How much phone data does NSA collect?

The National Security Agency collects less than 30 percent of U.S. phone records due to “technical challenges” involved with the influx of cellphone data, according to media reports.

The agency's phone data collection has dropped significantly since 2006 as it struggles to keep pace with consumers’ shift away from landlines.

It has faced issues in customizing its system to handle the increase of cell data while not sweeping in cell tower and location-based information, which the agency is not legally authorized to obtain. The records include numbers called and call duration.

Eight years ago, the NSA was collecting “almost 100” percent of bulk call data, an anonymous senior U.S. official told the Washington Post Saturday. 

While officials told the Post that collection stands at under 30 percent, the Wall Street Journal pegs the telephone metadata collection levels at fewer than 20 percent – spurring questions about the legitimacy of the program. 

"The one question that has not been adequately answered is whether this program is effective," Nancy Libin, a former chief privacy officer at the Justice Department under President Obama, told the Journal. "You don't want to intrude on people's privacy and undermine public trust if it's not going to do any good." 

The program began under George W. Bush, but gained newfound notoriety last year when former NSA contractor Edward Snowden leaked details about the government’s vast surveillance.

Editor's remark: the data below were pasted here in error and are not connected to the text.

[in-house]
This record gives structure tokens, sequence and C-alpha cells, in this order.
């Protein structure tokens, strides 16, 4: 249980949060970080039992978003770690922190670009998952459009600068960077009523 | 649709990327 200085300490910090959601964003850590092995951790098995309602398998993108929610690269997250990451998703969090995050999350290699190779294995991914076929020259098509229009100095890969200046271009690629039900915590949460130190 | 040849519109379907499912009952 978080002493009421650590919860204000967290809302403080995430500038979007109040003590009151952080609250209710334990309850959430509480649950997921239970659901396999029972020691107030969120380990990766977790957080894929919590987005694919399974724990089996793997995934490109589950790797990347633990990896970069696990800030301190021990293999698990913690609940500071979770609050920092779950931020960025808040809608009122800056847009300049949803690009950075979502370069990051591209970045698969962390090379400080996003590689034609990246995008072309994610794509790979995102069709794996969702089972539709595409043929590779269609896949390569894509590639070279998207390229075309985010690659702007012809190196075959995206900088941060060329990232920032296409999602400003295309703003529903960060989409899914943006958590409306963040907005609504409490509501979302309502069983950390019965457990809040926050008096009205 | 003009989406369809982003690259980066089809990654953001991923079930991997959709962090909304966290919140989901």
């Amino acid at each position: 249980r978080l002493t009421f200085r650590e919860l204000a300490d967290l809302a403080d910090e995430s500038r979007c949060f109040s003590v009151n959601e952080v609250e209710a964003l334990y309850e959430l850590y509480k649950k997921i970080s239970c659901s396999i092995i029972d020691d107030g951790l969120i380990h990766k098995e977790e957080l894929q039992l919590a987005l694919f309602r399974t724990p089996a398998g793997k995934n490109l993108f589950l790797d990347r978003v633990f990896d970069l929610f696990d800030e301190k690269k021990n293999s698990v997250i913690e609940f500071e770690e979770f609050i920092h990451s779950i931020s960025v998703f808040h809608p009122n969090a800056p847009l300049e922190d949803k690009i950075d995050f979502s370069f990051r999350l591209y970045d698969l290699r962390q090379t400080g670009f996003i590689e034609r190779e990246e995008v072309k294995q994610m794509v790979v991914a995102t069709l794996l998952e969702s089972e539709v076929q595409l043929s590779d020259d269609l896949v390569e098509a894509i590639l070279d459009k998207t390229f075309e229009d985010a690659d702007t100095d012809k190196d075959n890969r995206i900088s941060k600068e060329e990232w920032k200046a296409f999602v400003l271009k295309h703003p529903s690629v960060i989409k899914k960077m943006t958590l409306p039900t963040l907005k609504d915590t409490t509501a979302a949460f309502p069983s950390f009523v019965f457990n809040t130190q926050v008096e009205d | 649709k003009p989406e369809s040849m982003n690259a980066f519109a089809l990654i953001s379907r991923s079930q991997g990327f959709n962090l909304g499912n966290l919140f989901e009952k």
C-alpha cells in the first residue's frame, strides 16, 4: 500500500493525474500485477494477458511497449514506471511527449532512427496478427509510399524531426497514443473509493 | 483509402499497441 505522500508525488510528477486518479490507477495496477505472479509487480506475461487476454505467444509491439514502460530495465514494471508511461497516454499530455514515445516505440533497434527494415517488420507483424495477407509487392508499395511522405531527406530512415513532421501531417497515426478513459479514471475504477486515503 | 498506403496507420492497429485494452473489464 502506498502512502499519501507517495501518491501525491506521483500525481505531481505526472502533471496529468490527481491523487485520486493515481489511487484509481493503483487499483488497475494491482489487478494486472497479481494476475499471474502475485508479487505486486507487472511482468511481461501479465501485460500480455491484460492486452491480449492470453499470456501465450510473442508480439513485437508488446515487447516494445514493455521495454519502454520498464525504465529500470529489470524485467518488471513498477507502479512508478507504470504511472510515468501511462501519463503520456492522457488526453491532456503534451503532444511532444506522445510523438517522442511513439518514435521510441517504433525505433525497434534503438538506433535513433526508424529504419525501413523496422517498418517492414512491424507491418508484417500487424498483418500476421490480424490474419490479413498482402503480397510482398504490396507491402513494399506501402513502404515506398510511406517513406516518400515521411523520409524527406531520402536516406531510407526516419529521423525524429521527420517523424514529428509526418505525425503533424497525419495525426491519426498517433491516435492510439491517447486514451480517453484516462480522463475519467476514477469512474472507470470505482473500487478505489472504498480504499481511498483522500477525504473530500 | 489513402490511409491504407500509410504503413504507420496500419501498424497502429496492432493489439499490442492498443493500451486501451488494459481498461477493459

NSA officials have defended the program, saying having all the communications data available is necessary to maintaining national security, because it enables them to have a complete picture of terrorist activities.

“I believe it is in the nation's best interest to put all the phone records into a lockbox that we could search when the nation needs to do it,” NSA Director Keith Alexander told a Senate panel last year.

While Obama initially stood by the NSA’s various types of surveillance programs last June, saying, “at least 50 attacks have been averted because of this information,” he has since changed his stance.

In December, a White House panel investigated the domestic telephone metadata collection and concluded that it is “not essential in preventing attacks.” 

“There has been no instance in which NSA could say with confidence that the outcome [of a terror investigation] would have been any different” without the program, the panel’s report found.

The revelations have spurred calls for reform from government officials, watchdogs and civil rights groups.

Last month, Obama announced plans to take the telephone data out of government control, shifting the mass information to a third part or private company – and gave Justice Department and intelligence officials until March 28 to come up with a plan.